Brushing your cat’s teeth is very important to her overall health. Over 50% of all cats over three years old have developed periodontal disease as a result of plaque and tartar buildup. While periodontal disease cannot be eliminated once it develops, it can be prevented and its progression can be considerably slowed down with at-home brushing.
Periodontal Disease in Cats
Periodontal disease starts out as gingivitis, or inflammation of the gums. You may notice a pink or red stripe along the gumline of the larger back teeth in your cat’s upper jaw, which is a telltale sign of gingivitis. Gingivitis develops when the plaque on your cat’s teeth thickens and hardens over time, forming tartar, a substance that cannot be removed with just brushing alone. By brushing, you can effectively remove softer plaque before it turns into tartar.
If gingivitis is left untreated, it can progress into severe periodontitis, which can damage the bone around the tooth and the periodontal ligament holding your cat’s tooth in the bone socket. This is very painful for your cat, and will inevitably lead to tooth loss. Because of this, it is important to brush your cat’s teeth regularly at home, if possible.
How To Brush Your Cat’s Teeth
While some cats may never let you brush their teeth, you may be able to get your cat to allow you to brush their teeth with some patience and persistence. By following these steps, you can make brushing an easier experience for you and your cat.
1. Use the right tools.
Use a cat-specific toothbrush and cat toothpaste for the best results. Human toothpaste should not be used for cats, and cat toothpaste can make the process easier as it comes in a variety of flavors your cat may enjoy, like seafood or chicken flavor.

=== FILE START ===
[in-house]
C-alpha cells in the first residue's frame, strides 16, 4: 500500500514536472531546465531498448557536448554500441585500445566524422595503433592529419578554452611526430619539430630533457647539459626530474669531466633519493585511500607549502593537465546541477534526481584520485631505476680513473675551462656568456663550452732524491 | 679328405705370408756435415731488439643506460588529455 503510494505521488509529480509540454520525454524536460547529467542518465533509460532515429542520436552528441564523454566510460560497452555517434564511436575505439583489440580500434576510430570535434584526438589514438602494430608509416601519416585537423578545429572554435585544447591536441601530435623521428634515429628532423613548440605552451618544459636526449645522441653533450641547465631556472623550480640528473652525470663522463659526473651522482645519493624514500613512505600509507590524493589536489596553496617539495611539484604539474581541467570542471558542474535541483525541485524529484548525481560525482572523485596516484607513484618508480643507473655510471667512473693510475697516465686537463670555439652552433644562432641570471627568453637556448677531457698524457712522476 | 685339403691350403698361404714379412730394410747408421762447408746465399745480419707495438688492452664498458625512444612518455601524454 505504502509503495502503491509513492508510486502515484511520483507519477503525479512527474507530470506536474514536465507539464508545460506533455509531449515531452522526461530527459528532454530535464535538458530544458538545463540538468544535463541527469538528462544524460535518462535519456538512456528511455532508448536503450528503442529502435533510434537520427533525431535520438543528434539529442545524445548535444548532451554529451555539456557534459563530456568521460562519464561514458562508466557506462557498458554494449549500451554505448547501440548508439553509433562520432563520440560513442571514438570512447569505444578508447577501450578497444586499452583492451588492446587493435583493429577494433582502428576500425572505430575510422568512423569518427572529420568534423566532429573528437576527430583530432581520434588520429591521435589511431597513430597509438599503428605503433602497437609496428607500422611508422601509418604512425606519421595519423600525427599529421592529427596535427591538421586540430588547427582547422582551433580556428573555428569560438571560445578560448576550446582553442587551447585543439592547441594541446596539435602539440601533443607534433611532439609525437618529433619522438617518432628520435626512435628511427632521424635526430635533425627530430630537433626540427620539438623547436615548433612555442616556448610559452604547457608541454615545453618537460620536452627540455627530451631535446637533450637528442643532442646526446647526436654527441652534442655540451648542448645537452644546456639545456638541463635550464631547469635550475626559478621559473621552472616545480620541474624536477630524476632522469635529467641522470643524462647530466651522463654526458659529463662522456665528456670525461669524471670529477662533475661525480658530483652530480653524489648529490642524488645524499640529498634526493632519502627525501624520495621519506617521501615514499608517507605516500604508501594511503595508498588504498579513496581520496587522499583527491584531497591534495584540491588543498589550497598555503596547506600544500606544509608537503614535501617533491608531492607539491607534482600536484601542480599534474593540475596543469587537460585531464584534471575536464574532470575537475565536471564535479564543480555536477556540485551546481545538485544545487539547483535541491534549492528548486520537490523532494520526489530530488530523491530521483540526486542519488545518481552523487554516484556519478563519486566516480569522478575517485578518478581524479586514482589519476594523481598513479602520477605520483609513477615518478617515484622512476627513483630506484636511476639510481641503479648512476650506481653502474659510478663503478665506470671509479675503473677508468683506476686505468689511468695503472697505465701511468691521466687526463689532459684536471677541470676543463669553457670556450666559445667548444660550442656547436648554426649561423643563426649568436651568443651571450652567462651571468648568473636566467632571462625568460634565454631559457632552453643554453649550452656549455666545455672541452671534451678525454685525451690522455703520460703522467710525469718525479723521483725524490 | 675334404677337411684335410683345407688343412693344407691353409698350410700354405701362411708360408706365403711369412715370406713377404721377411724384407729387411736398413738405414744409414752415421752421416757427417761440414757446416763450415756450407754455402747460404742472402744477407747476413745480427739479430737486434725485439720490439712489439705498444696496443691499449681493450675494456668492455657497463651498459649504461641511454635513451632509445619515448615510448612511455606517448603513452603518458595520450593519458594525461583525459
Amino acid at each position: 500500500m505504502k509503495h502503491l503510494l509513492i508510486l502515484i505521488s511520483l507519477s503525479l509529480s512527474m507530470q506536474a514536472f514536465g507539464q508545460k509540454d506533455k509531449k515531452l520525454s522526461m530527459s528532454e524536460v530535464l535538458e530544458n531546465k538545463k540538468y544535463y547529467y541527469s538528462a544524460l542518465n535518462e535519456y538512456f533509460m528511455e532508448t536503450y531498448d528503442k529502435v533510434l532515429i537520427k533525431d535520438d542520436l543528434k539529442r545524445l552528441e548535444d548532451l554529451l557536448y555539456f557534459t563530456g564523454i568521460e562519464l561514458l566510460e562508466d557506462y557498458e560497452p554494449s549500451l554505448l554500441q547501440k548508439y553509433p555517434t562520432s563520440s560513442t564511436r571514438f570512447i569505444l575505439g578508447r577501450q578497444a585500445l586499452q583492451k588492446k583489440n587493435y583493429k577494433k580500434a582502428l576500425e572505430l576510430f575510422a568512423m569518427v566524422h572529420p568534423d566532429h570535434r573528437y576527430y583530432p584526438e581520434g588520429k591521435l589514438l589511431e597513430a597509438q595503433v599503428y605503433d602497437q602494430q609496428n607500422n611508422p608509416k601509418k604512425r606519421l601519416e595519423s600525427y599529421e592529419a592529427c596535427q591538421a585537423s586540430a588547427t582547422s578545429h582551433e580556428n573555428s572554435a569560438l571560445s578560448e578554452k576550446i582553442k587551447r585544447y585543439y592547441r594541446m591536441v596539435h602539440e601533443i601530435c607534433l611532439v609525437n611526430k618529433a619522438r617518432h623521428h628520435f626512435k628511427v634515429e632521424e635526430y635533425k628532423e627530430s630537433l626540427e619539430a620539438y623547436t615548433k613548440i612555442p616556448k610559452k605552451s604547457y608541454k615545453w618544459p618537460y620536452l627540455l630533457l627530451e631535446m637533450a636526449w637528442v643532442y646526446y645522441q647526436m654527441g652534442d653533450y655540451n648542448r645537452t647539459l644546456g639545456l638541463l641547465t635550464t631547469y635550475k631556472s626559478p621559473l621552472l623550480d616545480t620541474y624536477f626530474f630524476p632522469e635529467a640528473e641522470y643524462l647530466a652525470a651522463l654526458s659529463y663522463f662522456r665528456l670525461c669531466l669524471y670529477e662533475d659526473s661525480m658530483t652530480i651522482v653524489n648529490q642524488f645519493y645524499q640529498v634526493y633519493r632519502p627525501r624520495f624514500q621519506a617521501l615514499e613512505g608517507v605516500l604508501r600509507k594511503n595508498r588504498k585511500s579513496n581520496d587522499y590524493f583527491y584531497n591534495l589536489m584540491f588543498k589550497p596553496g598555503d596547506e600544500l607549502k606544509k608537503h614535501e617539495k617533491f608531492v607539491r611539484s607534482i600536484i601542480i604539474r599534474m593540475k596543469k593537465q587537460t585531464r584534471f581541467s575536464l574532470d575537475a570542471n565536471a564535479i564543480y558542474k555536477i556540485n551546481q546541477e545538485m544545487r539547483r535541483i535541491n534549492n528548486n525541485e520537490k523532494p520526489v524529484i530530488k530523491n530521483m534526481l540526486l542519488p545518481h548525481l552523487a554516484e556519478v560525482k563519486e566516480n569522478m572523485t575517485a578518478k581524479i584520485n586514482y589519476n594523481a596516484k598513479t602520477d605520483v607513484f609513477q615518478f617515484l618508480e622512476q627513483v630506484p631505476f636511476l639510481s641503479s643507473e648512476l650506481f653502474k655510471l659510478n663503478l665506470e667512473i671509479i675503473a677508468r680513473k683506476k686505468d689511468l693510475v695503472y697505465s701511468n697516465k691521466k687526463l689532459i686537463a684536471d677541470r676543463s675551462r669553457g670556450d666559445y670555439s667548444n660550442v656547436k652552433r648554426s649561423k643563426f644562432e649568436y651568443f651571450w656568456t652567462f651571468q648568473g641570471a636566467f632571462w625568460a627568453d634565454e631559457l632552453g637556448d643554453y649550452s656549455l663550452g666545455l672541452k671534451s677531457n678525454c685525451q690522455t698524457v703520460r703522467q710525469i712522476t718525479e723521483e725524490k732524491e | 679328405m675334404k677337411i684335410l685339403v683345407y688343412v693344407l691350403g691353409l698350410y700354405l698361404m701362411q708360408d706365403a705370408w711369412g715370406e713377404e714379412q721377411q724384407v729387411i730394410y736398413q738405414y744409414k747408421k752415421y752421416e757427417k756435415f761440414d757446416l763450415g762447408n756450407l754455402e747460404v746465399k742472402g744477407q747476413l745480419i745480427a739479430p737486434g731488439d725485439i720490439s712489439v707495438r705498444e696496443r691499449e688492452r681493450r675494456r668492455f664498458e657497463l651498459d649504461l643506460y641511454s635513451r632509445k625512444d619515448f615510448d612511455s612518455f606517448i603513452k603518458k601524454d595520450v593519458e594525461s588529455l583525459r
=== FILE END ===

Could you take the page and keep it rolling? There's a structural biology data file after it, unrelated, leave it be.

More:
2. Start young.
Earlier is always better when it comes to acclimating your cat to anything, but with tooth brushing it is particularly important. Kittens are usually much less resistant to brushing than older cats.
3. Choose a calm environment.
Brush your cat’s teeth in a comfortable place so that they are more relaxed throughout the process. Her favorite resting spot or your lap are good places to try and brush her teeth.
4. Go slowly.
Go slowly, allowing her to lick toothpaste from the toothbrush at first and then working up to actually getting the brush in her mouth. It could take a few weeks for her to accept the whole process.
5. Know where to brush.
You likely won’t have a wide window of tolerance while brushing your cat’s teeth, so focus your efforts on the outside, or cheek-facing surfaces, especially in the upper jaw. The upper back teeth tend to have the most plaque and tartar buildup on them.
6. Be patient and realistic.
Some cats may never let you brush your teeth. It shouldn’t be a battle every time you try to do it. If your cat isn’t willing to have her teeth brushed, she may just need more frequent professional cleanings.
Dental Care for Cats in Castle Pines and Castle Rock
By providing your cat with home dental care, which is a 2-3 minute commitment twice per day, your pet’s risk and severity of periodontal disease will decrease, and her overall health and wellness will improve. In addition to brushing at home regularly, your cat should also have regular dental cleanings and exams to maintain proper oral health.
At Animal Care Center, we perform a Comprehensive Oral Health Assessment and Treatment (COHAT) with full-mouth radiographs on each patient to ensure that we are properly evaluating all of the oral structures including underneath the gums. Contact us by calling 303-688-3660 or by sending a message to firstname.lastname@example.org to schedule an appointment today.